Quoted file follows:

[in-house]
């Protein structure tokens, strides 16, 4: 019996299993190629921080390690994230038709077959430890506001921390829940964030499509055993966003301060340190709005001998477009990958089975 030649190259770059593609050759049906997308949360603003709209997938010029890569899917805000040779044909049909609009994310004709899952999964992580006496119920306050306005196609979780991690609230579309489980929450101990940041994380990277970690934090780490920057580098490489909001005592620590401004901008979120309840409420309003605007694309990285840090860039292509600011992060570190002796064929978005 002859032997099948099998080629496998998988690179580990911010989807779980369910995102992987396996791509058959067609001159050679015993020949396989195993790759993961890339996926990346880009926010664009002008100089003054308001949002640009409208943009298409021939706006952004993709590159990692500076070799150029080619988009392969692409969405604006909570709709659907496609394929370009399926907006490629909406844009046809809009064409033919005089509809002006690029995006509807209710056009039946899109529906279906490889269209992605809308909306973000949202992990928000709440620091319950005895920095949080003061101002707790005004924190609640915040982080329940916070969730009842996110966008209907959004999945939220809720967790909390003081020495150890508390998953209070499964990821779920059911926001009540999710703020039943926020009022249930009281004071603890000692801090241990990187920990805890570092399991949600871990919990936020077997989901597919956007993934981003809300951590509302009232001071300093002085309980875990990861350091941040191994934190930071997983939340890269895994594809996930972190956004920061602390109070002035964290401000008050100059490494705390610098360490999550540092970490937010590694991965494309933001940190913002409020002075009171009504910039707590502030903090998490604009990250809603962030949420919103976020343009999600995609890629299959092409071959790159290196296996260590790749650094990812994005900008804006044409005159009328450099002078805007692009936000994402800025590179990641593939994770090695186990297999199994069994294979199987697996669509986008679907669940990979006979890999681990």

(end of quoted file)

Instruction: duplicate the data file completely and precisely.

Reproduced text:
[in-house]
């Protein structure tokens, strides 16, 4: 019996299993190629921080390690994230038709077959430890506001921390829940964030499509055993966003301060340190709005001998477009990958089975 030649190259770059593609050759049906997308949360603003709209997938010029890569899917805000040779044909049909609009994310004709899952999964992580006496119920306050306005196609979780991690609230579309489980929450101990940041994380990277970690934090780490920057580098490489909001005592620590401004901008979120309840409420309003605007694309990285840090860039292509600011992060570190002796064929978005 002859032997099948099998080629496998998988690179580990911010989807779980369910995102992987396996791509058959067609001159050679015993020949396989195993790759993961890339996926990346880009926010664009002008100089003054308001949002640009409208943009298409021939706006952004993709590159990692500076070799150029080619988009392969692409969405604006909570709709659907496609394929370009399926907006490629909406844009046809809009064409033919005089509809002006690029995006509807209710056009039946899109529906279906490889269209992605809308909306973000949202992990928000709440620091319950005895920095949080003061101002707790005004924190609640915040982080329940916070969730009842996110966008209907959004999945939220809720967790909390003081020495150890508390998953209070499964990821779920059911926001009540999710703020039943926020009022249930009281004071603890000692801090241990990187920990805890570092399991949600871990919990936020077997989901597919956007993934981003809300951590509302009232001071300093002085309980875990990861350091941040191994934190930071997983939340890269895994594809996930972190956004920061602390109070002035964290401000008050100059490494705390610098360490999550540092970490937010590694991965494309933001940190913002409020002075009171009504910039707590502030903090998490604009990250809603962030949420919103976020343009999600995609890629299959092409071959790159290196296996260590790749650094990812994005900008804006044409005159009328450099002078805007692009936000994402800025590179990641593939994770090695186990297999199994069994294979199987697996669509986008679907669940990979006979890999681990």